I have also noticed a struggle in saying large numbers, beyond a thousand, out loud and so today we practiced visualizing and saying numbers through an activity using a deck of cards and student-made place value holders. The place value focus this year is on whole numbers to 1,000,000.

Visualizing place value.

Visualizing place value.

This activity assisted students in visualizing numbers spoken and applying their individual values. It was a great way to have them practice saying the larger numbers out loud in a fun setting.

Miss D. Ariss

More Questions Than Answers

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I used to believe that professional development meant finding answers. That as an educator, I was meant to attend professional development conferences to gather ideas, however the more professional development I attend, the more I realize that for me, it’s about the questions, not the answers.

This weekend I am attending Innovate West, a conference that gathers networks of innovative educators from across western Canada and the US hosted by the Connect Charter School.  I was introduced to Innovate West last year on Twitter and was amazed by the learning that was happening and so made it my mission to attend this year. Now, not only am I attending, but I am honoured to also be facilitating a session.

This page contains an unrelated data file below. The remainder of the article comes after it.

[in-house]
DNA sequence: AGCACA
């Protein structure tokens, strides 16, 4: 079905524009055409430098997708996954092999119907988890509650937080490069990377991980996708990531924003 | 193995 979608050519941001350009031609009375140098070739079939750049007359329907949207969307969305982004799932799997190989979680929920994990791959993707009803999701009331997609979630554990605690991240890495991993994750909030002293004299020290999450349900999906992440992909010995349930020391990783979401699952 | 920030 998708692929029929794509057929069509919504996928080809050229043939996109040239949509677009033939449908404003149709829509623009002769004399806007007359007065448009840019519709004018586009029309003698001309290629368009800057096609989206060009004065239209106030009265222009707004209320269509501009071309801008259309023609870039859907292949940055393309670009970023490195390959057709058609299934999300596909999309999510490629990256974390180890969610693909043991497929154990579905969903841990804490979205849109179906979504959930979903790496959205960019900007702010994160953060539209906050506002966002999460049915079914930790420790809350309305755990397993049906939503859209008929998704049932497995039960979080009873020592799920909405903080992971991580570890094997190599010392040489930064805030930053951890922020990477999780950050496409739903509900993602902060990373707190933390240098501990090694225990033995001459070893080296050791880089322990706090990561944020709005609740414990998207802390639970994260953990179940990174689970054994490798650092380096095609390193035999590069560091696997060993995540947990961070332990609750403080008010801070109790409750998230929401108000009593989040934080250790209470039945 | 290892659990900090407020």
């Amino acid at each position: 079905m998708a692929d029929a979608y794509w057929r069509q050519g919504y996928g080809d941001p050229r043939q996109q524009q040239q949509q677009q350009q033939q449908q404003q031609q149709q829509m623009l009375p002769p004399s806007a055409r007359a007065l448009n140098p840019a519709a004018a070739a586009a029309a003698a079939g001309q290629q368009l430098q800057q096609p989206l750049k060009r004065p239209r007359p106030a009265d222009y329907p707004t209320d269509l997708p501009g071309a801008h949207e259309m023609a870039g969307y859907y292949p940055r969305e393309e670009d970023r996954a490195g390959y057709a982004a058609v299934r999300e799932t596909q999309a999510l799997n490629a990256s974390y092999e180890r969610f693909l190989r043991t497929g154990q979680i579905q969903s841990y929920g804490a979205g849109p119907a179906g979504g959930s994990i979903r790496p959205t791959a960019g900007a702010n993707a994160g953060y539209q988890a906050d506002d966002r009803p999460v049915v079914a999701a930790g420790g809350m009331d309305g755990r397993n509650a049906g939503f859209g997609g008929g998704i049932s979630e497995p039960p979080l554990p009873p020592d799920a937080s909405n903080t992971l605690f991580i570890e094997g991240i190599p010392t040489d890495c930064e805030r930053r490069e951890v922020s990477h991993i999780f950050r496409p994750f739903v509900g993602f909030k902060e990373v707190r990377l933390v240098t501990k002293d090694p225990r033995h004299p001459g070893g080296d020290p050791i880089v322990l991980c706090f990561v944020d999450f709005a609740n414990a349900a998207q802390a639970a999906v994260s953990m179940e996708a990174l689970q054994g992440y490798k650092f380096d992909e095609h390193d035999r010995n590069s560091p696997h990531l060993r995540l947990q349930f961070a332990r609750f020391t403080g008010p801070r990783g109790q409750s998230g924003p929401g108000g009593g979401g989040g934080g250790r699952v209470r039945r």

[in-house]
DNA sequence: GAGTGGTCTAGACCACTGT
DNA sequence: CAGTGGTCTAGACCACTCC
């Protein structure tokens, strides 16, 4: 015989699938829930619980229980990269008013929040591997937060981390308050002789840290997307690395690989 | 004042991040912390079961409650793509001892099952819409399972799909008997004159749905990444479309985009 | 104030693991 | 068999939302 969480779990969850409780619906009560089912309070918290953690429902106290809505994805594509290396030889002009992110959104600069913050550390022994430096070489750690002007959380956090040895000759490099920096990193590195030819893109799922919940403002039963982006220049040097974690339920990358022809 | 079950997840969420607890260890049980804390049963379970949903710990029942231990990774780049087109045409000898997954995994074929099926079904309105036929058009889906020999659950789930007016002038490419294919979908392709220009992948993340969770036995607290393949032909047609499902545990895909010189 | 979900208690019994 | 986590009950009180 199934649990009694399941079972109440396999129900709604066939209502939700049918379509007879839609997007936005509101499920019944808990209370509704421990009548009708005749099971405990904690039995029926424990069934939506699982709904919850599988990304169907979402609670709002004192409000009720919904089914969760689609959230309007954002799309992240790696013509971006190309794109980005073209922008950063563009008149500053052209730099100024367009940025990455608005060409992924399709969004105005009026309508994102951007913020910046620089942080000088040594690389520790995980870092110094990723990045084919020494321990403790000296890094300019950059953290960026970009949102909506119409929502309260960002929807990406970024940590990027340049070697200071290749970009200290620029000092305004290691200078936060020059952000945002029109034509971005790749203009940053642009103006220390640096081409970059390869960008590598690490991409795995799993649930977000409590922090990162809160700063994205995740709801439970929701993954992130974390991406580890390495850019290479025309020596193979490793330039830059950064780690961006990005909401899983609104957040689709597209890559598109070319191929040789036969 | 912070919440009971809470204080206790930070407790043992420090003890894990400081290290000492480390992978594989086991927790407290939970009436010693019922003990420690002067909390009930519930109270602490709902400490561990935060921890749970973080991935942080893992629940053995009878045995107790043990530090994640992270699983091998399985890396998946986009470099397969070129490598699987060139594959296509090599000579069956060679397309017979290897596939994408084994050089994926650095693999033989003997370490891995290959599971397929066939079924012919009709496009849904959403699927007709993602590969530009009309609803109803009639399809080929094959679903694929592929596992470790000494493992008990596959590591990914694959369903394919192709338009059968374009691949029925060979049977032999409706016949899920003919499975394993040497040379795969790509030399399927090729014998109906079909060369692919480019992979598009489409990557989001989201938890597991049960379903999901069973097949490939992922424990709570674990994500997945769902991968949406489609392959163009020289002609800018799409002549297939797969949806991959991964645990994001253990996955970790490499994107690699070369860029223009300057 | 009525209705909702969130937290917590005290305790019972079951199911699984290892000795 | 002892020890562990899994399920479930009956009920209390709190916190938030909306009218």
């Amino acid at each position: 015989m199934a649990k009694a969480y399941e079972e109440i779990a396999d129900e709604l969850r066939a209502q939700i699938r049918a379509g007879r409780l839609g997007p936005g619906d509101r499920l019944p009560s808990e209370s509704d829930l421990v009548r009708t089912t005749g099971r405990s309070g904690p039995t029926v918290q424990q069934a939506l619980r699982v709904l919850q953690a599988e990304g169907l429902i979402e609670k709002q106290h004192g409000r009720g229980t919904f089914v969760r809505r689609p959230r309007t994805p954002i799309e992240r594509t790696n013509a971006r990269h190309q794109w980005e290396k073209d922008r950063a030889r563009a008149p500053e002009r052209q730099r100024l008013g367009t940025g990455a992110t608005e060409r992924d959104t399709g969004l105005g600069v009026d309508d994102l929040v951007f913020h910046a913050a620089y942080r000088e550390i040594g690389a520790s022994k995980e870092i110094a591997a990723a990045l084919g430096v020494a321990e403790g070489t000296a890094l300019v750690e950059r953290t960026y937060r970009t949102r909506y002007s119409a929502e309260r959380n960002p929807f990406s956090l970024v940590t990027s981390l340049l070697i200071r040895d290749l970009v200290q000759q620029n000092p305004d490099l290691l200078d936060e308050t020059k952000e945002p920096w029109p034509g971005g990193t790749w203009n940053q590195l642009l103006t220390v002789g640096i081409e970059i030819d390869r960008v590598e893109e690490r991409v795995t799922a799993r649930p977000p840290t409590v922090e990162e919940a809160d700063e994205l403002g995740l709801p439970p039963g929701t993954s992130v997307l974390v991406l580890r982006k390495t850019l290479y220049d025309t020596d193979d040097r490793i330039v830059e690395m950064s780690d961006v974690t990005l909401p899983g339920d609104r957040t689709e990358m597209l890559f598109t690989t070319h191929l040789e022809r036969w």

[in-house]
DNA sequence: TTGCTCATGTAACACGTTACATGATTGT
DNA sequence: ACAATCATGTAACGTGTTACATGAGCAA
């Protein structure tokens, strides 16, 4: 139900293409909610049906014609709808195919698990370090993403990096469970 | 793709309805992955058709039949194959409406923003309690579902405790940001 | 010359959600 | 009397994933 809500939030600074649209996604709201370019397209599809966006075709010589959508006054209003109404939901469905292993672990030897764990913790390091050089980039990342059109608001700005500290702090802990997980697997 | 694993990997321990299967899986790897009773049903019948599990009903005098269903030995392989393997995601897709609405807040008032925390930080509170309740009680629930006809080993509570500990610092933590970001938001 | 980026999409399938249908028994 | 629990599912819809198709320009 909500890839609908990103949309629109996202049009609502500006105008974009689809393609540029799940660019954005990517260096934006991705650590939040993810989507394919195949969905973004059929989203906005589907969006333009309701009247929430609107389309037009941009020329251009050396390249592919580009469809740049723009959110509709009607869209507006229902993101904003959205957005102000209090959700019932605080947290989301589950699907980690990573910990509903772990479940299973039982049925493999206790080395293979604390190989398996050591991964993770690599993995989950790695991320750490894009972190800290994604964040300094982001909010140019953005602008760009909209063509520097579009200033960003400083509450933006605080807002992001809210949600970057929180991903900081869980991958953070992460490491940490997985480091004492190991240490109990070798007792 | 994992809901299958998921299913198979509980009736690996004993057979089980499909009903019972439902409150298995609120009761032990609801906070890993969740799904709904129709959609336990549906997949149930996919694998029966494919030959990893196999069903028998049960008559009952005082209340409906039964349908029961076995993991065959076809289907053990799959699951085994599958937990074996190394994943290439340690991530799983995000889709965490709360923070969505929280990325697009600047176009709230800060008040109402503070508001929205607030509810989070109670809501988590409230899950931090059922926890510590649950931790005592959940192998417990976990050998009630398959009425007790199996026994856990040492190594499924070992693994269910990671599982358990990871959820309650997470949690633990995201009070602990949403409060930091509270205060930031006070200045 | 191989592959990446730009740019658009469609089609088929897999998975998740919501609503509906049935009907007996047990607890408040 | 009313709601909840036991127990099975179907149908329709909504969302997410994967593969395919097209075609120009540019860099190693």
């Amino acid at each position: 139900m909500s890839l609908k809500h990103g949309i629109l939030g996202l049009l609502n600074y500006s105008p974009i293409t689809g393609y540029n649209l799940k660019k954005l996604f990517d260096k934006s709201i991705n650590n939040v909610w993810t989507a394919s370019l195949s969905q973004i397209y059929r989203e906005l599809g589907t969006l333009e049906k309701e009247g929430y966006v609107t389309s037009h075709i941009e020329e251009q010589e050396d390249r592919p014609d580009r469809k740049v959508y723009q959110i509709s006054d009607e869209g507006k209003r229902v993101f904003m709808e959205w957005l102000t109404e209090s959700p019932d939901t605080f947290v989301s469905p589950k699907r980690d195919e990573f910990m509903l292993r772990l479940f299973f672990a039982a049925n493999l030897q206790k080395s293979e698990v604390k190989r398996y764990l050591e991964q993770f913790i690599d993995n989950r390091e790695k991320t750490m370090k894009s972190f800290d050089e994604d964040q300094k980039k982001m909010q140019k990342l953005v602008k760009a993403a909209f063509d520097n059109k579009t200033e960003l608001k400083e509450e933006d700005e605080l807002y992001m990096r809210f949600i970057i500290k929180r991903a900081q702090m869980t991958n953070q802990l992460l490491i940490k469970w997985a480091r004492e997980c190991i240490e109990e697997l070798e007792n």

Today was a whirlwind of activity that has left me full of questions. Questions that I do not have answers for yet. Questions that I know will fuel my passion for education and guide me in growing my teaching for the betterment of my students. Questions that are swirling in my mind with no intention of going away until I find a way to answer them.

The day started with a student-guided hands-on tour of the active learning happening at the Connect Charter School. We were able to walk into classrooms to not only witness learning but to engage with students and learn directly from them. I met with an incredible group of  sixth grade students who were programming an educational video game using Scratch based on Ancient Athens in Social Studies. They had divided themselves into working collaborative groups with each member contributing to the project based on their own personal skills and passions. There was a programmer, story boarder, music composer, story writer, artist and leader. This was incredibly powerful to watch as each student owned his role and because it was centred around their individual strengths, the group dynamic produced an equal and distributed sharing of knowledge. This was when the first of my questions began:

  • What if we were able to tap into each student’s individual strengths and highlight them in such a way so that everyone succeeds, learns and grows?
  • How can we combine student passions and interests with current curriculum in fun, innovative and engaging ways but also ensuring it is relevant to skills they require in the real world?
  • If this can be created in this way in Humanities, how can this be implemented for other subjects?